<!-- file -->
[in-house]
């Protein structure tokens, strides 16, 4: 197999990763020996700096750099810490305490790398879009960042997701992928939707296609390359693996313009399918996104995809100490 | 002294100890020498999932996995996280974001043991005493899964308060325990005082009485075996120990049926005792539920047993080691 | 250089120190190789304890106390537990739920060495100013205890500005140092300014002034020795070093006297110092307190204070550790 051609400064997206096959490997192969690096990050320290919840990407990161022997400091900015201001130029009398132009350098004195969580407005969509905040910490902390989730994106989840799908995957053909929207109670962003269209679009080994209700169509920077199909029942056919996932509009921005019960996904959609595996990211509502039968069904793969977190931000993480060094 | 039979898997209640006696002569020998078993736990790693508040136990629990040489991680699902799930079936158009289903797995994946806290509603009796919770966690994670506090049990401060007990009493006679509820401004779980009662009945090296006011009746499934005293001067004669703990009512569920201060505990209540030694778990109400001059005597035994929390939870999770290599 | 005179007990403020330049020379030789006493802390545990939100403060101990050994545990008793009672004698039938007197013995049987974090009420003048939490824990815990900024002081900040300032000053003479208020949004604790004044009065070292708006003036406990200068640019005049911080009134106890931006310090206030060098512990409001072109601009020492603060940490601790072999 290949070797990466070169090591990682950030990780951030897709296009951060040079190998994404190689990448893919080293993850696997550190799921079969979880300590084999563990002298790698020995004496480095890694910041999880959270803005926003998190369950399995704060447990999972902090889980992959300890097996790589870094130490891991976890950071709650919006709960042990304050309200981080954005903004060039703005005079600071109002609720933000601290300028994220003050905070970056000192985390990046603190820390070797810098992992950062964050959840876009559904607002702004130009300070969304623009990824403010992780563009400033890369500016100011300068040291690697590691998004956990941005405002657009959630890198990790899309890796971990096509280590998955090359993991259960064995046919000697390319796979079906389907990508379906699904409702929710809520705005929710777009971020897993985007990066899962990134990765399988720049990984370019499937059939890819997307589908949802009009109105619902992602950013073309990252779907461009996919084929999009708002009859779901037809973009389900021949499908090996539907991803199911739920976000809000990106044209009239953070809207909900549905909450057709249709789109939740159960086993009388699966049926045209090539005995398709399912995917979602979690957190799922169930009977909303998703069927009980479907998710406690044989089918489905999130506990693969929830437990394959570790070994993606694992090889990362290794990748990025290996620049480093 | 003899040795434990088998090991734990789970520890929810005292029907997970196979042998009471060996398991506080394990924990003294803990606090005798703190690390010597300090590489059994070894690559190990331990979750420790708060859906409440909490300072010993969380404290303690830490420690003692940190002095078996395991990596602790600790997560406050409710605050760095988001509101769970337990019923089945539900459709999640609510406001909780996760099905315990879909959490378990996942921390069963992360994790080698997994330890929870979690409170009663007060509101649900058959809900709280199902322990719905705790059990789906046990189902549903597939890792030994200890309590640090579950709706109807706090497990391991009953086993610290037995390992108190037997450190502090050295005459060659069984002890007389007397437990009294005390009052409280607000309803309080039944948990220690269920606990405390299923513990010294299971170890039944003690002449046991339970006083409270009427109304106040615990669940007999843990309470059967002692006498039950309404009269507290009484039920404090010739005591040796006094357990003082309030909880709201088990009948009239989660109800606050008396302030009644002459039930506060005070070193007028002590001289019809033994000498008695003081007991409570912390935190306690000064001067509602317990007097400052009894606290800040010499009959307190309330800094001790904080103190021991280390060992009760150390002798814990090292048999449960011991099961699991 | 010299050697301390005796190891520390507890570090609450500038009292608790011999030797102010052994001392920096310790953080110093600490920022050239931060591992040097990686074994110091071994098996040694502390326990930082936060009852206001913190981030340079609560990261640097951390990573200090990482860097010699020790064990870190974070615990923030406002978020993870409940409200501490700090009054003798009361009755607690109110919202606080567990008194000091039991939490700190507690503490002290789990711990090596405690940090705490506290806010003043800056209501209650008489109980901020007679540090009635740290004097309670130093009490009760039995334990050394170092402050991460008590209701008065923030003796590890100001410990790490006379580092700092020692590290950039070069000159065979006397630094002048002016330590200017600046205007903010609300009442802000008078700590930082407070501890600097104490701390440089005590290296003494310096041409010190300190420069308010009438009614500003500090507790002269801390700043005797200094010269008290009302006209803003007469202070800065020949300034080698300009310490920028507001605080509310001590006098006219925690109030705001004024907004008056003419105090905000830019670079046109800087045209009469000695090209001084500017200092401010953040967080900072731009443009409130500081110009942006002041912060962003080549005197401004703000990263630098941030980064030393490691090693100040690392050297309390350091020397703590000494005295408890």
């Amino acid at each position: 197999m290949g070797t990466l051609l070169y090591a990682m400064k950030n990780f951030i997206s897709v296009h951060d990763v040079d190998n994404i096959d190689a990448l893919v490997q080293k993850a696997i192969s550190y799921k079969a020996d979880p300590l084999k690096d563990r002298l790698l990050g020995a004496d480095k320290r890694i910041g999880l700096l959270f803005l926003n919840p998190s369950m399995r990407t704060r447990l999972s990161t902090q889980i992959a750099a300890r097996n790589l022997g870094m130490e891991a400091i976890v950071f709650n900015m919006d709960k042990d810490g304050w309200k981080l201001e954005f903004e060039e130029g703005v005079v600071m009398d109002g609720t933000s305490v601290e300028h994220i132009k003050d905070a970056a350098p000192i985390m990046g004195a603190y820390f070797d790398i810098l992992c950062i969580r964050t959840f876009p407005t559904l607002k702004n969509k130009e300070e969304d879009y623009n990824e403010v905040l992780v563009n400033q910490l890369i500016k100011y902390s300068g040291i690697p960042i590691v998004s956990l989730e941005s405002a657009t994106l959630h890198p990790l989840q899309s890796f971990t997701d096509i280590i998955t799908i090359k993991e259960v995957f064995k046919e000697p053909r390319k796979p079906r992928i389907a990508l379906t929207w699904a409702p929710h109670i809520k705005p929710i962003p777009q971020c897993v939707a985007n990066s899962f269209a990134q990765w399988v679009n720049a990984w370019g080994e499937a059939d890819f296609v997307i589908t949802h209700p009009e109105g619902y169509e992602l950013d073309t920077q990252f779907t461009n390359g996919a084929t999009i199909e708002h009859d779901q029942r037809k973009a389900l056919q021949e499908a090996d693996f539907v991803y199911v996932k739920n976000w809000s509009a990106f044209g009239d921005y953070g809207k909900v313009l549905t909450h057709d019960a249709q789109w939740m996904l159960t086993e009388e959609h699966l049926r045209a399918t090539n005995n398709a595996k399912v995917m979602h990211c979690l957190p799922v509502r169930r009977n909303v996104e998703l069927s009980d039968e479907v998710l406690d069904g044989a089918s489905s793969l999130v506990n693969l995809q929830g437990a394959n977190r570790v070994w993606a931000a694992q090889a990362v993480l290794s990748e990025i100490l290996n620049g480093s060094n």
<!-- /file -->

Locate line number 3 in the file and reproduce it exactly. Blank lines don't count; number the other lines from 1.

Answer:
């Amino acid at each position: 197999m290949g070797t990466l051609l070169y090591a990682m400064k950030n990780f951030i997206s897709v296009h951060d990763v040079d190998n994404i096959d190689a990448l893919v490997q080293k993850a696997i192969s550190y799921k079969a020996d979880p300590l084999k690096d563990r002298l790698l990050g020995a004496d480095k320290r890694i910041g999880l700096l959270f803005l926003n919840p998190s369950m399995r990407t704060r447990l999972s990161t902090q889980i992959a750099a300890r097996n790589l022997g870094m130490e891991a400091i976890v950071f709650n900015m919006d709960k042990d810490g304050w309200k981080l201001e954005f903004e060039e130029g703005v005079v600071m009398d109002g609720t933000s305490v601290e300028h994220i132009k003050d905070a970056a350098p000192i985390m990046g004195a603190y820390f070797d790398i810098l992992c950062i969580r964050t959840f876009p407005t559904l607002k702004n969509k130009e300070e969304d879009y623009n990824e403010v905040l992780v563009n400033q910490l890369i500016k100011y902390s300068g040291i690697p960042i590691v998004s956990l989730e941005s405002a657009t994106l959630h890198p990790l989840q899309s890796f971990t997701d096509i280590i998955t799908i090359k993991e259960v995957f064995k046919e000697p053909r390319k796979p079906r992928i389907a990508l379906t929207w699904a409702p929710h109670i809520k705005p929710i962003p777009q971020c897993v939707a985007n990066s899962f269209a990134q990765w399988v679009n720049a990984w370019g080994e499937a059939d890819f296609v997307i589908t949802h209700p009009e109105g619902y169509e992602l950013d073309t920077q990252f779907t461009n390359g996919a084929t999009i199909e708002h009859d779901q029942r037809k973009a389900l056919q021949e499908a090996d693996f539907v991803y199911v996932k739920n976000w809000s509009a990106f044209g009239d921005y953070g809207k909900v313009l549905t909450h057709d019960a249709q789109w939740m996904l159960t086993e009388e959609h699966l049926r045209a399918t090539n005995n398709a595996k399912v995917m979602h990211c979690l957190p799922v509502r169930r009977n909303v996104e998703l069927s009980d039968e479907v998710l406690d069904g044989a089918s489905s793969l999130v506990n693969l995809q929830g437990a394959n977190r570790v070994w993606a931000a694992q090889a990362v993480l290794s990748e990025i100490l290996n620049g480093s060094n």